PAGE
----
Oral delivery is the most preferred route for drug administration. Oral drug delivery is limited by poor physicochemical properties of drugs and physiological barriers in the gastrointestinal tract. To this end, there is a need for developing new carrier systems to enhance the oral bioavailability of poorly absorbed molecules. Food-grade biopolymers are attractive materials for developing drug delivery carriers’ due to their unique properties and proven safety. Six different core-shell nanocarriers were prepared using food-grade biopolymers including zein-casein (ZC) nanoparticles, zein-lactoferrin (ZLF) nanoparticles, zein-β-lactoglobulin (ZLG) nanoparticles, zein-whey protein isolate (ZWP) nanoparticles, zein-pluronic-lecithin (ZPL) nanoparticles and zein-PEG (ZPEG) micelles. The study was aimed at systematically investigating the influence of shell composition on the functional performance of core-shell nanocarriers for oral drug delivery applications. The first goal was to develop and study the structure-function relationship of coreshell nanocarriers for oral drug delivery applications. Nile red (NR) and Cy 5.5 were used as model dyes for this study. The particle size of the nanocarriers ranged from 100 to 250 nm, and the nanocarrier had a uniform size distribution as evidenced from the low PDI (0.08 to 0.3). The zeta potential values varied from -10 to 30 mV depending on the shell composition. The core-shell structure of the nanocarrier was confirmed by Transmission Electron Microscopy (TEM). The nanocarriers sustained the release of NR in simulated gastric and intestinal fluids. NR release from the nanocarriers predominantly followed Peppas model which indicates the diffusion of NR from nanocarriers by polymer erosion by hydrolytic or enzymatic cleavage. NR release from ZPEG micelles followed first order release kinetics. The nanocarriers were taken up by endocytosis in Caco-2 cells, which is an established model for intestinal permeability studies. ZLG nanocarriers showed the highest permeability across Caco-2 cell monolayers, while ZC nanoparticles showed the lowest permeability among the six formulations. ZPEG micelles also showed P-gp inhibitory activity. All the nanocarriers were found to have bioadhesive properties. Among the six different nanocarriers, ZLG and ZWP nanocarriers showed significantly higher bioadhesive property. In-vivo biodistribution of the nanocarriers was studied using Cy 5.5, a near-IR dye and all the formulations showed longer retention in the rat gastrointestinal tract compared to the free dye. Among the formulations, ZLG and ZWP nanoparticles were retained longest in the rat gastrointestinal tract (≥24 hours). All the nanocarriers were found to be non-immunogenic on oral administration to mice. The second goal was to investigate the use of core-shell nanocarriers for oral delivery of a model antiretroviral drug, lopinavir (LPV). LPV is a first-line protease inhibitor used for the treatment of HIV infections, especially in children. The drug has poor oral bioavailability due to its poor water solubility, poor membrane permeability and firstpass metabolism in the intestine. LPV is a substrate for the CYP3A4 enzyme and hence is used in combination with ritonavir (a CYP3A4 inhibitor) to boost the oral bioavailability of LPV. The current pediatric oral liquid formulation contains LPV and ritonavir (RTV) in a mixture of high proportion of propylene glycol and alcohol. The main goal was to test the feasibility of developing a water dispersible RTV free pediatric formulation of LPV using zein-based core-shell nanocarriers. The impact of shell composition on the functional properties of LPV loaded nanocarriers was evaluated in vitro and in vivo. The encapsulation efficiency for LPV was above 70% in all the nanocarriers, and ZPL nanoparticles showed the highest encapsulation efficiency (87.92±7.19%). The loading efficiency ranged from 2 to 5% based on the shell composition. The release of LPV was sustained both in simulated gastric fluid (SGF) and simulated intestinal fluid (SIF) for 24 hours. To test the feasibility of developing a food sprinkle formulation, the compatibility of the nanoformulations with model food matrices were studied. The nanocarriers were stable when incubated in food matrices (milk and applesauce) andZC>ZLF>ZWP>ZLG>ZPL. In vivo pharmacokinetic study in rats showed that the oral bioavailability of LPV increased by 2-fold compared to marketed LPV/RTV liquid formulation (Kaletra®). The highest oral bioavailability was obtained with LPV loaded ZPEG micelles followed by ZWP and ZLG nanoparticles. Highest plasma concentration (Cmax) of LPV was achieved with ZPEG micelles which was comparable to Kaletra® formulation. The extent of absorption (AUC) of LPV was in the following decreasing order of ZPEG>ZWP>ZLG>Kaletra®>free LPV. Multiple dose PK study further demonstrated that similar or higher steady-state plasma concentration can be obtained using ZPEG micelles compared to Kaletra®. Findings from this chapter concludes that zein-based nanocarriers can be used to develop ritonavir free LPV formulation which will ultimately reduce the total drug load and drug-drug interaction in the treatment of HIV infection. The last objective was to demonstrate the feasibility of using zein-based core-shell nanocarriers for oral delivery of fenretinide, an investigational anti-cancer molecule. Fenretinide has been found to be effective against several cancers including pediatric neuroblastoma, However, the clinical development of fenretinide is limited by its poor physicochemical properties. Fenretinide is a poorly soluble and poor permeable anti-cancer agent. Further, the compound has poor chemical stability. The encapsulation efficiency for fenretinide was above 70% in all the nanocarriers and zein-β-casein (ZC) nanoparticles showed the highest encapsulation efficiency (90±0.091%). The release of fenretinide was sustained both in simulated gastric fluid (SGF) and simulated intestinal fluid (SIF) for 24 hours. The nanocarriers were stable when incubated in food matrices (milk and applesauce), and less than 30% of fenretinide was released after incubation for 1 hour in food matrices. About 60% of fenretinide was released over 24 hours when the nanocarriers was transferred from food matrices to SGF and SIF. The nanocarriers enhanced the permeability of fenretinide across the Caco-2 cell monolayers from 1x10-6 to 72.42x10-6 cm/s. The order of permeability of fenretinide loaded nanocarriers was found to be in the following decreasing order ZPL>ZLG>ZC>ZWP>ZLF>ZPEG. Among others tested for single dose PK study of fenretinide, ZLG nanocarriers showed the highest oral bioavailability of fenretinide (6-fold) compared to free fenretinide suspension. Nanocarriers increased the elimination half-life (t1/2) by 2- to 4-fold. ZPL nanocarriers showed the highest Cmax (0.61 μg/mL) of fenretinide, while fenretinide loaded ZC nanocarriers showed the lowest Cmax (0.23 μg/mL). Nanocarriers showed the following decreasing rank order for relative oral bioavailability, ZWP>ZLG>ZPL>ZC, indicating that shell composition has a significant influence on the oral bioavailability. Further, multiple dose pharmacokinetic (PK) studies of fenretinide and fenretinide loaded zeinpluronic- lecithin (ZPL) nanocarriers was performed. The pharmacokinetics of twice a day free fenretinide suspension was compared with once a fenretinide loaded ZPL nanocarriers. The steady state concentration of fenretinide and fenretinide loaded ZPL nanocarriers was achieved at around 50-hours. However, the steady-state plasma concentration of fenretinide from the ZPL nanocarriers was 5-fold higher compared to free fenretinide suspension. Overall, the outcomes from this study demonstrate the structure-function relationship of core-shell protein nanocarriers for oral drug delivery applications. The findings from this study can be used to develop food protein based oral drug delivery systems with specific functional attributes for various oral drug delivery applications.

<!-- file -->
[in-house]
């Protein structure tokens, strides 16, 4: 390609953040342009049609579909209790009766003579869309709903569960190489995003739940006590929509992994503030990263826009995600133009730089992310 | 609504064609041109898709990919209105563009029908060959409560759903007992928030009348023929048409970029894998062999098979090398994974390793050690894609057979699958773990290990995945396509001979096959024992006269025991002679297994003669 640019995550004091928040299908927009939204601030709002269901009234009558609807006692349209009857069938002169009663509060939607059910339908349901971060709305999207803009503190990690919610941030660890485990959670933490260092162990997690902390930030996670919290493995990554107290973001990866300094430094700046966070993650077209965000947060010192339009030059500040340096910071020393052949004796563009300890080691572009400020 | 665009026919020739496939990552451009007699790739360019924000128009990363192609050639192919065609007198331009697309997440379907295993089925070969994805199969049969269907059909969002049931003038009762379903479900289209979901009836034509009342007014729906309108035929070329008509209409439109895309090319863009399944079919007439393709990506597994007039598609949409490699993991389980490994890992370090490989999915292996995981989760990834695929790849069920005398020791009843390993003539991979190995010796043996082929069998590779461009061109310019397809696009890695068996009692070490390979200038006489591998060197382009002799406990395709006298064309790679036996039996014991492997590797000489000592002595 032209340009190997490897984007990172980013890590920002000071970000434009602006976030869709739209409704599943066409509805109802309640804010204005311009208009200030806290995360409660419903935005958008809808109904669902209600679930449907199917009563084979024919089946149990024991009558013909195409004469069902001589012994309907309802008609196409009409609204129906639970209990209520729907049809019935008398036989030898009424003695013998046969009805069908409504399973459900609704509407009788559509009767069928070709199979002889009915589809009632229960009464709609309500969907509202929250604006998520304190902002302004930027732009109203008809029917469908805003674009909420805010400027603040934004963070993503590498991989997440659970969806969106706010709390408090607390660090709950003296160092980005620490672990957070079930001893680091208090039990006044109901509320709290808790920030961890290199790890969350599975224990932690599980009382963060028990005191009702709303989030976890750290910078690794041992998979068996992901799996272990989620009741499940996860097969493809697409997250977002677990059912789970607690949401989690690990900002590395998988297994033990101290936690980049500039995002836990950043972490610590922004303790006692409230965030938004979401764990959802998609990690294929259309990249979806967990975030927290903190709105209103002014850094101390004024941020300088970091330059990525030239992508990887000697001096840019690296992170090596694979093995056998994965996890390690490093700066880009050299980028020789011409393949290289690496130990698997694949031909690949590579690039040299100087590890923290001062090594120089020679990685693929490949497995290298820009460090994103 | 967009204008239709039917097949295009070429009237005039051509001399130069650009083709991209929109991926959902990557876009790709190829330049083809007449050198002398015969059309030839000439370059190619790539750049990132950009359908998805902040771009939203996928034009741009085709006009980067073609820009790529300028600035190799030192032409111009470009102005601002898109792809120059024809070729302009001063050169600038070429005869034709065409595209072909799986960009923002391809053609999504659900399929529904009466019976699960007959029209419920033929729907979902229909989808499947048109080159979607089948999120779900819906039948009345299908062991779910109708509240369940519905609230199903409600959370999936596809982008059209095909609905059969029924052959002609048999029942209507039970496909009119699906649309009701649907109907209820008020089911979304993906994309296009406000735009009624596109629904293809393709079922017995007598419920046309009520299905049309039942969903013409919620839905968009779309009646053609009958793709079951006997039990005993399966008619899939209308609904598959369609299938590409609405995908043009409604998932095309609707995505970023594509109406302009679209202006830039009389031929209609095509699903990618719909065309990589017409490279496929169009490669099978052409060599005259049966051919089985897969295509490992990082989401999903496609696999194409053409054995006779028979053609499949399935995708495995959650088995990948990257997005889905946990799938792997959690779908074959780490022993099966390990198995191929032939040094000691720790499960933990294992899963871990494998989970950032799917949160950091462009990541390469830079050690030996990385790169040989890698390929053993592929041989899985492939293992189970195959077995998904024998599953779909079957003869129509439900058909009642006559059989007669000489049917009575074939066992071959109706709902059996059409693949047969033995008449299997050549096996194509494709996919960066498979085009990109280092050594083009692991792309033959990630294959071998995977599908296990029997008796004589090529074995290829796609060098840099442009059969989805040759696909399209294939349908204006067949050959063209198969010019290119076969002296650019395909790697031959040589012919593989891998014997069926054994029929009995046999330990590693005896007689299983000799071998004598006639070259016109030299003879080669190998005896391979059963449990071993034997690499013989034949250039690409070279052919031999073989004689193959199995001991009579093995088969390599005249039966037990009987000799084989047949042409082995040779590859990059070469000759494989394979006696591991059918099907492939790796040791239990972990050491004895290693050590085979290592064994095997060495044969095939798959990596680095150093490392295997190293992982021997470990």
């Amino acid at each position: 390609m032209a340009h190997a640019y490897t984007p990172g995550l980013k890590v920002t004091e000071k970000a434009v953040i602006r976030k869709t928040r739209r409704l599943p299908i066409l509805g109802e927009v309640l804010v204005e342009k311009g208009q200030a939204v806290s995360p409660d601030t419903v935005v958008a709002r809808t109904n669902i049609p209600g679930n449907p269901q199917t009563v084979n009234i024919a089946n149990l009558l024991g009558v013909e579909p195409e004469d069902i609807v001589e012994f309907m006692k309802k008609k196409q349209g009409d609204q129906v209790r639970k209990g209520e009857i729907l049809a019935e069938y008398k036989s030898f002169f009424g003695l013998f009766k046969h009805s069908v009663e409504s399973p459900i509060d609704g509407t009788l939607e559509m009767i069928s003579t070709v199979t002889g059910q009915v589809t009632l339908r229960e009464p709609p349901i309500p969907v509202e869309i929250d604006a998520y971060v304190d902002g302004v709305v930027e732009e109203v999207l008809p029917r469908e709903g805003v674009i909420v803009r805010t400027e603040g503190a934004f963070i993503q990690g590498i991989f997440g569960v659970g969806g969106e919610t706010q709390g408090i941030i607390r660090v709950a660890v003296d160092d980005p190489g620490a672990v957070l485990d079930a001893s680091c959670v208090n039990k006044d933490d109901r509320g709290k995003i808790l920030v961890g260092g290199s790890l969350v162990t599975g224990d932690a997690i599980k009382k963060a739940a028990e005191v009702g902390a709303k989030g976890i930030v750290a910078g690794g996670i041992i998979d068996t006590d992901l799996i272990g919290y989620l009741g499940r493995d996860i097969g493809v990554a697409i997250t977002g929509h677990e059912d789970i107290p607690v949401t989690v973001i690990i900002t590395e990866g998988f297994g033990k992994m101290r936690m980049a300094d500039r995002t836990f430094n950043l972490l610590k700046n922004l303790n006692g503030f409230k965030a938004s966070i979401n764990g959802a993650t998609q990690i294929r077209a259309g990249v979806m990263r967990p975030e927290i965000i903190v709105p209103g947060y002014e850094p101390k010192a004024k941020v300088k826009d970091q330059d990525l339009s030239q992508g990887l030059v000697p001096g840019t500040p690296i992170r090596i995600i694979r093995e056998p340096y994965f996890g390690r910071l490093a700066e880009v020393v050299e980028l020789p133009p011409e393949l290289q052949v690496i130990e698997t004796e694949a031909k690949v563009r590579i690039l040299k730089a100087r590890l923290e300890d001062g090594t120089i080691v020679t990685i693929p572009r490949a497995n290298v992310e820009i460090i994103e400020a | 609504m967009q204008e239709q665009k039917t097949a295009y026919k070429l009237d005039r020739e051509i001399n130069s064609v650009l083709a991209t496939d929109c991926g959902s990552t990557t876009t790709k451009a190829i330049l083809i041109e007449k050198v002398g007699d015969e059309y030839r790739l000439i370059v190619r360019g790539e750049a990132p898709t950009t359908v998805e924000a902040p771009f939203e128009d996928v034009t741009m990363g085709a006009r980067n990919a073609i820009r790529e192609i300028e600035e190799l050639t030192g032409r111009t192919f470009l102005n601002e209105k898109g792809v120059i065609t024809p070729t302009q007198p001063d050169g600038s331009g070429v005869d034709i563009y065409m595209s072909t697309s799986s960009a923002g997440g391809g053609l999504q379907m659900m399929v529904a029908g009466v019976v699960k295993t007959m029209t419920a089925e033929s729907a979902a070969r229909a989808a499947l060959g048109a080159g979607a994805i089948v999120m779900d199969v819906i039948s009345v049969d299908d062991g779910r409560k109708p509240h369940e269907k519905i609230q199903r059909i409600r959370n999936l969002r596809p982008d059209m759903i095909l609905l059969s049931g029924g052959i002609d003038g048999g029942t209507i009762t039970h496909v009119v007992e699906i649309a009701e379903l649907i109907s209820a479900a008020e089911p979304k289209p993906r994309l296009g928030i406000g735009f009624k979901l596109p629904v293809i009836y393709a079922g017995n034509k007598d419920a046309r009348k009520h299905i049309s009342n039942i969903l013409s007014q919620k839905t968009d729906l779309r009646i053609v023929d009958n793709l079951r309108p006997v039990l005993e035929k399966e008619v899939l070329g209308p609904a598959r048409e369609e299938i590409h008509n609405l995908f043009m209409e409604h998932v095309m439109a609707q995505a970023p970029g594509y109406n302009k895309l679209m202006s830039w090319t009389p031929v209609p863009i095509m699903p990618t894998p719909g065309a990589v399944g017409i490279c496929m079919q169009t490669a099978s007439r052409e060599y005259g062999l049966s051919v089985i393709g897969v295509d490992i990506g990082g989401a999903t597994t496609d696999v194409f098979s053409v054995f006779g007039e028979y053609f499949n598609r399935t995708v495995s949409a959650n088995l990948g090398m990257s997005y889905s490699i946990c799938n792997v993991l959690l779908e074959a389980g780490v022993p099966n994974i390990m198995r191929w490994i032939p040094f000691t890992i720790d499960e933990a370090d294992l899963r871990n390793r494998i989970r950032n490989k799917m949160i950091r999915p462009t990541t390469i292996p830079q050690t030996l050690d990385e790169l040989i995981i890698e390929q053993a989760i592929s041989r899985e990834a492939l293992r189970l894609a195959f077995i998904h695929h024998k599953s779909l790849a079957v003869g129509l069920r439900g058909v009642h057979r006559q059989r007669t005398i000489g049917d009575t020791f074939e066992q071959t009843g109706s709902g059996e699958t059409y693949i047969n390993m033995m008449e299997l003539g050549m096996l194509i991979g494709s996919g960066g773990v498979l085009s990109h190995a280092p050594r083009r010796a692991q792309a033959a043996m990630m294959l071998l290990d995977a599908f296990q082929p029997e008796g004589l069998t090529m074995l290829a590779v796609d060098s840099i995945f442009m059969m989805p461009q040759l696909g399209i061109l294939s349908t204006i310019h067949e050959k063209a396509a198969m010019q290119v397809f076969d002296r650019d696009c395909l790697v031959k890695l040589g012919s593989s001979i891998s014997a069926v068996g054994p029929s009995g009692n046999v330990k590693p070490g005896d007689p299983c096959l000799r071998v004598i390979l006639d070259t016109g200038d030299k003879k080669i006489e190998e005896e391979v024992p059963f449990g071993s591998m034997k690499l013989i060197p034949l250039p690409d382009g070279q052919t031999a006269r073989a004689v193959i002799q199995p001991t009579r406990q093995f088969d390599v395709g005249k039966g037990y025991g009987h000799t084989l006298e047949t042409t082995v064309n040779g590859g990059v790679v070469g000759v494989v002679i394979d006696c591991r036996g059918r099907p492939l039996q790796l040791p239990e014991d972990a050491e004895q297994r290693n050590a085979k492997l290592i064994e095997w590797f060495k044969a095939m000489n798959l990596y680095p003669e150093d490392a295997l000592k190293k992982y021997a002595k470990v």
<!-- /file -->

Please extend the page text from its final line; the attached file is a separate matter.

Library of Congress Subject Headings
Drug delivery systems.
Drug carriers (Pharmacy)
Includes bibliographical references (pages 202-261)
Number of Pages
South Dakota State University
In Copyright - Non-Commercial Use Permitted
Islam, MD Saiful, "Food Protein-based Core-shell Nanocarriers for Oral Drug Delivery Applications: (Influence of Shell Composition on In vitro and In vivo Functional Performance of Zein Nanocarriers" (2017). Electronic Theses and Dissertations. 2149.